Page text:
Life at the end of the road

August 30, 2019

A day in the shed?

Filed under: daily doings, life off grid — Tags: , , , — lifeattheendoftheroad @ 11:36 am

Almost 8:00 am now and just back in to dry out and drink more coffee, it’s pure miserable outside with bedraggled looking chooks and even the pigs showed less enthusiasm than normal to be let out.

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Just grey and very, very wet, so after a quick scout around outside to pick up and re place stuff that got blown about outside last night I shot back indoors for a refuel.

The plan had been to go out in the Searider this morning with me boy as it’s his last day off work before returning to uni, or at least the last free day I’ll see before I return to the Hallaig. Methinks I’ll just let him arise of his own accord and leave the decision to him. Sure it makes little difference how wet it is when your diving but it really is pure miserable outside, methinks it’ll be another day fixing things in the shed Smile

Pottering

Yesterday was at least relatively dry but the good blast of wind that kept the turbines busy also stopped me going out for a dip. No matter I’d planned a vegetarian dish for dinner and didn’t want to sicken myself of seafood just yet Smile I’m also making a supreme effort to not be quite so manic and take life a little slower, so with that in mind I turned my attention to matters ‘off grid’ like water filters and batteries.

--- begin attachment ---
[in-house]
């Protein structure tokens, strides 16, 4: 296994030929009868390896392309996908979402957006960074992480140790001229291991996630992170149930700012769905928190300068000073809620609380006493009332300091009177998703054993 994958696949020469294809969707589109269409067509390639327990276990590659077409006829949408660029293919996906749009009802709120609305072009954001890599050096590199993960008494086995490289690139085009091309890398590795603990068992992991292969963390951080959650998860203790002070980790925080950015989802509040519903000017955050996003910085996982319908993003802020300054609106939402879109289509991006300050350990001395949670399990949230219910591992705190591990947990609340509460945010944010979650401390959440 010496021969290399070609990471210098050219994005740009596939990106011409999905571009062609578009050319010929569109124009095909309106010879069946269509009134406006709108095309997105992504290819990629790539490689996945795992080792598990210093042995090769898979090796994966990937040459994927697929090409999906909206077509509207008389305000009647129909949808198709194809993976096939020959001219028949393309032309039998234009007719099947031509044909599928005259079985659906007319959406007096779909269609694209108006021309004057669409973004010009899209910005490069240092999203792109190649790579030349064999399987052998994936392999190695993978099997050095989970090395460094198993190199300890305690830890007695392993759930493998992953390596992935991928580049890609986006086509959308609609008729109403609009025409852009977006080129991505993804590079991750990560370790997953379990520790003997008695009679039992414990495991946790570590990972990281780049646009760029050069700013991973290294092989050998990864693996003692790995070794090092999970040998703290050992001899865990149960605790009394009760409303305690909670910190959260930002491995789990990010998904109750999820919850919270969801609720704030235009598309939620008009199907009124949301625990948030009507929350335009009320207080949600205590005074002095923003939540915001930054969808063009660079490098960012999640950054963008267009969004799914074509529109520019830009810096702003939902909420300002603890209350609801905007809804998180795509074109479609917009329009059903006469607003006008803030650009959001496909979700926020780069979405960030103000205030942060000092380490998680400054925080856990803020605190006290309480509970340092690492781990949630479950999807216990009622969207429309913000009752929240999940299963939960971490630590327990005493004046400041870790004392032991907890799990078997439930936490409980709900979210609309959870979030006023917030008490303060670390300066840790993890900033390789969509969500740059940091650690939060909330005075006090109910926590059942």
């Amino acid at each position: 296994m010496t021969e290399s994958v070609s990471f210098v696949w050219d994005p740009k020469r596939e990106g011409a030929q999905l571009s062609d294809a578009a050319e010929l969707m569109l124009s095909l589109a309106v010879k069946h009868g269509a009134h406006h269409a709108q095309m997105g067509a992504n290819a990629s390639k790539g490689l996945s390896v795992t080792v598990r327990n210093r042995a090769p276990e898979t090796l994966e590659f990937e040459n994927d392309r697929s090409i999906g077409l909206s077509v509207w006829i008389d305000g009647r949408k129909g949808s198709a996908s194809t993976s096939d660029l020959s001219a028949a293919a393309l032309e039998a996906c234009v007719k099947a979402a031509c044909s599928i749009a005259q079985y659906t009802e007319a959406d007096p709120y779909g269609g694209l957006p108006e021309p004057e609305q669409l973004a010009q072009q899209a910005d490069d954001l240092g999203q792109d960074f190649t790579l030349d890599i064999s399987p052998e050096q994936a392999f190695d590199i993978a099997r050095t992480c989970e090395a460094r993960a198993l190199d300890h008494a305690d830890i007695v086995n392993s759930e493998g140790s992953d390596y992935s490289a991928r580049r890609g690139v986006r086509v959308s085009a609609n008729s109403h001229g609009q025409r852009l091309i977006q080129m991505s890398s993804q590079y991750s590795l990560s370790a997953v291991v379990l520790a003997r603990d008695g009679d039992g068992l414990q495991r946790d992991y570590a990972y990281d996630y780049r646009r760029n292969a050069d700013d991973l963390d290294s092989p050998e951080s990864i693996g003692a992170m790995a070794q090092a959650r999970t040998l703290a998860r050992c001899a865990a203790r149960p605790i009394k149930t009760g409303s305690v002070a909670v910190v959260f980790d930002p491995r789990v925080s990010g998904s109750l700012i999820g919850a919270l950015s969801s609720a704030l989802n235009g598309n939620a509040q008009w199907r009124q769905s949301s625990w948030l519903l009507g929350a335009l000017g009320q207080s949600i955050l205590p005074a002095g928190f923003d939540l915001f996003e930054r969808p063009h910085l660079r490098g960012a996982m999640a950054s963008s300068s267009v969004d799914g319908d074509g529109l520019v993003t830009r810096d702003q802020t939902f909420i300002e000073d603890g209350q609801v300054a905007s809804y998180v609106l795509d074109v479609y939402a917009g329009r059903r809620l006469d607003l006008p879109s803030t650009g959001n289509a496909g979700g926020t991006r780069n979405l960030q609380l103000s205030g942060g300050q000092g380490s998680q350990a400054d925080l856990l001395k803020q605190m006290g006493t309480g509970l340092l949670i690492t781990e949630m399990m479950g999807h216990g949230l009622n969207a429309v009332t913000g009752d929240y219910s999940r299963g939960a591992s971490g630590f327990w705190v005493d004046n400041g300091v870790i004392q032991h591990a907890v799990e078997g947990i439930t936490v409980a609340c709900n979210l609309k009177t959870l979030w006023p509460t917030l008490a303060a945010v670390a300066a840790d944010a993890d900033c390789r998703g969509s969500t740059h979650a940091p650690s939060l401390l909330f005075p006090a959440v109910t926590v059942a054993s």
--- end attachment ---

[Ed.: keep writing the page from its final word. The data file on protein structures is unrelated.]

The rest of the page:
There’s something uniquely satisfying about the independence of living ‘off grid’, filtering your own water, making your own electricity and not even having a phone line to the house. Sure there is a little more work in it and you do have to be to some degree selective in your use of electricity but that’s all part of the fun. Just don’t turn up at my house with a hair drier or iron Smile Or at the very least be prepared to only use them when it’s windy or sunny Smile

Having said that the house is ‘all electric’ bar the cooker and I have no stove or chimney. It is heated, cooled and ventilated completely by renewable energy and of that I’m very proud. The price I have to pay for this is some regular maintenance of batteries and filters along with annual servicing of the wind, diesel and hydro generators. OK, I did say 100% renewable but my 12kW Lister HR2 generator is my ‘lifeboat’ and like one of those gets little use but needs well looked after. Truth is, since I put up the extra 3kW of PV on ‘Callum’s shed’ roof he gets even less use Smile He’d been relegated to being run purely to charge diving cylinders, now I fill my air tanks with sunshine not diesel Smile  

The first thing I did was check and top up the batteries in the bunker.

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This is another ‘lifeboat’, a complete spare battery/inverter system comprising of an Outback GVFX 3048 inverter/charger and an 800Ah 48V battery bank. To be honest it’s an extravagance and has never been ‘used in anger’. Made up completely of stuff that I had spare or was acquired ridiculously cheaply. I think the only thing that I actually paid for was the inverter which was brand new and came from Spain, delivered for £700. A lot of money I admit but it should have been double that and it does give me complete redundancy.